Fusion Electric Power Generation

The potential to generate electric power from fusion has been the principal business and political justification for fusion research. EPRI (Electric Power Research Institute) had a $4M/year fusion energy effort until the mid-1980s when it was cancelled. It generated a number of documents that help define the criteria that a fusion electric power plant must meet to be acceptable to an electric utility.

Changes in the marketplace, competing power sources, and environmental issues are also relevant factors:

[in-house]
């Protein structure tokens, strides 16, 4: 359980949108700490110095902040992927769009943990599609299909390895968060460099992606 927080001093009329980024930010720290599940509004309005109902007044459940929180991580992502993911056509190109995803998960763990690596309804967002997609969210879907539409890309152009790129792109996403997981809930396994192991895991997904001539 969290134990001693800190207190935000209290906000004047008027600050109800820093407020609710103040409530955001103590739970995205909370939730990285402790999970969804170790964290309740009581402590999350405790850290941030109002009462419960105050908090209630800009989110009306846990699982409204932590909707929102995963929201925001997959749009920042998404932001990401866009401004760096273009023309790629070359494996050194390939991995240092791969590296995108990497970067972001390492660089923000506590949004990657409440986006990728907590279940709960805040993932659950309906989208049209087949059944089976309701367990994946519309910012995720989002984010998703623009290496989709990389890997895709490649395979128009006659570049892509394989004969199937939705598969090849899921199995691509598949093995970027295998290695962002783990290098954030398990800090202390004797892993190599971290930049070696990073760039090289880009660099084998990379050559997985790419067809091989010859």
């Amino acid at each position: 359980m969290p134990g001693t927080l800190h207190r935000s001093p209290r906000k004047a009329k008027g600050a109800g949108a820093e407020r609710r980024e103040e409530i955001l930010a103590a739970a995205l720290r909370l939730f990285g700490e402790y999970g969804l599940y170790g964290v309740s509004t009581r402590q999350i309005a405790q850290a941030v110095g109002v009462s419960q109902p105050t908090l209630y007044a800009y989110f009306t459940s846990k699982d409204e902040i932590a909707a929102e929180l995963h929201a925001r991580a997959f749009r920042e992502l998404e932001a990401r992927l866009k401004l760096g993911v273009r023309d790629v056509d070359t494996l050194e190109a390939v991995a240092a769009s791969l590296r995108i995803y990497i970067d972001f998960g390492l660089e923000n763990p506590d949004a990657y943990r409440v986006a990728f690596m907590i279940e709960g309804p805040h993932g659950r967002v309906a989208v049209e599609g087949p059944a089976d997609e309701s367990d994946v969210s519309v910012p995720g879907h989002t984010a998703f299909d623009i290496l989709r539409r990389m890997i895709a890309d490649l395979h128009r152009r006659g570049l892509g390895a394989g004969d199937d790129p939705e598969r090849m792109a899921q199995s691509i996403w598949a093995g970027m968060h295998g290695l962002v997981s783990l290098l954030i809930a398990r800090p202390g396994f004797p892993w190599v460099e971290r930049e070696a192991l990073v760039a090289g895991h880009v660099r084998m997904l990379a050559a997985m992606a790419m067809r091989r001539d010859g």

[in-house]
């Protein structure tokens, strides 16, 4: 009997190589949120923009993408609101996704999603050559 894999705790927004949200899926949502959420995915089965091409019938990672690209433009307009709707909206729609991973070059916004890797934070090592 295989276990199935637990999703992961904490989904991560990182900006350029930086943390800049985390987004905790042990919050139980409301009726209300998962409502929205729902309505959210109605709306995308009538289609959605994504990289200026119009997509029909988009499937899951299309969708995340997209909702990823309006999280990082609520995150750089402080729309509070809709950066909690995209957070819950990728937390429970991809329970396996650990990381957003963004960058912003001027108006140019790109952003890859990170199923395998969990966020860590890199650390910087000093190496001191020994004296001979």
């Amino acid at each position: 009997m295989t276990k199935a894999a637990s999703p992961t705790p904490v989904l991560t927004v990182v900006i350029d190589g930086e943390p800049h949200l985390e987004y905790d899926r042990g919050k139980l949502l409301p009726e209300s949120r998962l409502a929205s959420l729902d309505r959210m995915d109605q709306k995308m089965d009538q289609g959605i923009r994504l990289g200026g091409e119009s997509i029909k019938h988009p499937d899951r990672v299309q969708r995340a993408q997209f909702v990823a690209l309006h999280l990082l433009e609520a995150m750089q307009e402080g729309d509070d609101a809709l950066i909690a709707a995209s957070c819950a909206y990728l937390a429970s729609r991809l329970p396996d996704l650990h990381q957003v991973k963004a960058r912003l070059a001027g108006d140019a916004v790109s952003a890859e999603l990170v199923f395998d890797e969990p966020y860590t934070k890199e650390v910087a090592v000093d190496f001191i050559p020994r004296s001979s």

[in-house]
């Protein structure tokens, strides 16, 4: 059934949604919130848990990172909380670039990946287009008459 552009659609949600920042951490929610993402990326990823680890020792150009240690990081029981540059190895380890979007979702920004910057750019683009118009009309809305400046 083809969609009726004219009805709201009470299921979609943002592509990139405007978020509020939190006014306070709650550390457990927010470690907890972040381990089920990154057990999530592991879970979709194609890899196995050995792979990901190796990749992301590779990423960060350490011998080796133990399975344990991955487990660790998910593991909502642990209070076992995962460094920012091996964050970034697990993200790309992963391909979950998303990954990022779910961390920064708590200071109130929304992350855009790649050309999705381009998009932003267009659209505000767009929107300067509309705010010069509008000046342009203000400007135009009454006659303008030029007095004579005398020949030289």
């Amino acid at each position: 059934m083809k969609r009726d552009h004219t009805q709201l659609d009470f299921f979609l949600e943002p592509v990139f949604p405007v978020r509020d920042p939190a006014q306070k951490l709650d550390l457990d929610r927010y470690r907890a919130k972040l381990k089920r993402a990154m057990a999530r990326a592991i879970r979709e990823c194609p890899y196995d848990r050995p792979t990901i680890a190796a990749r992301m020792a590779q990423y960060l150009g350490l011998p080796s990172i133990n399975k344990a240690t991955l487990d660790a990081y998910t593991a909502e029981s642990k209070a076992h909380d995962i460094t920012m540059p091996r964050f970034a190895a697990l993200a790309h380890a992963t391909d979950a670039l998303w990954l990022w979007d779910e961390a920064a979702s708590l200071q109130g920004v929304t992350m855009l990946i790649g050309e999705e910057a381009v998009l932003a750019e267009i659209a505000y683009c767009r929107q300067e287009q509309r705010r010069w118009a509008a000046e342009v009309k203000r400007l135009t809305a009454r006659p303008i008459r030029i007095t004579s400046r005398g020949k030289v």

Dr. Bussard examines the many considerations involved in implementing an IEC-based electric fusion power plant.

Dr. Kulcinski suggests a number of short term commercial opportunities for fusion including the detection of explosives, production of medical isotopes, and the destruction of long-lived fission products:

Dr. Krakowski provides a simplified top-level costing model to project the cost of electricity from various conceptual fusion power plants:

Dr. Najmabadi examines progress in tokamaks and alternative magnetic-confinement systems:

A pragmatic examination of the characteristics needed for a commercially viable fusion power plant are provided in: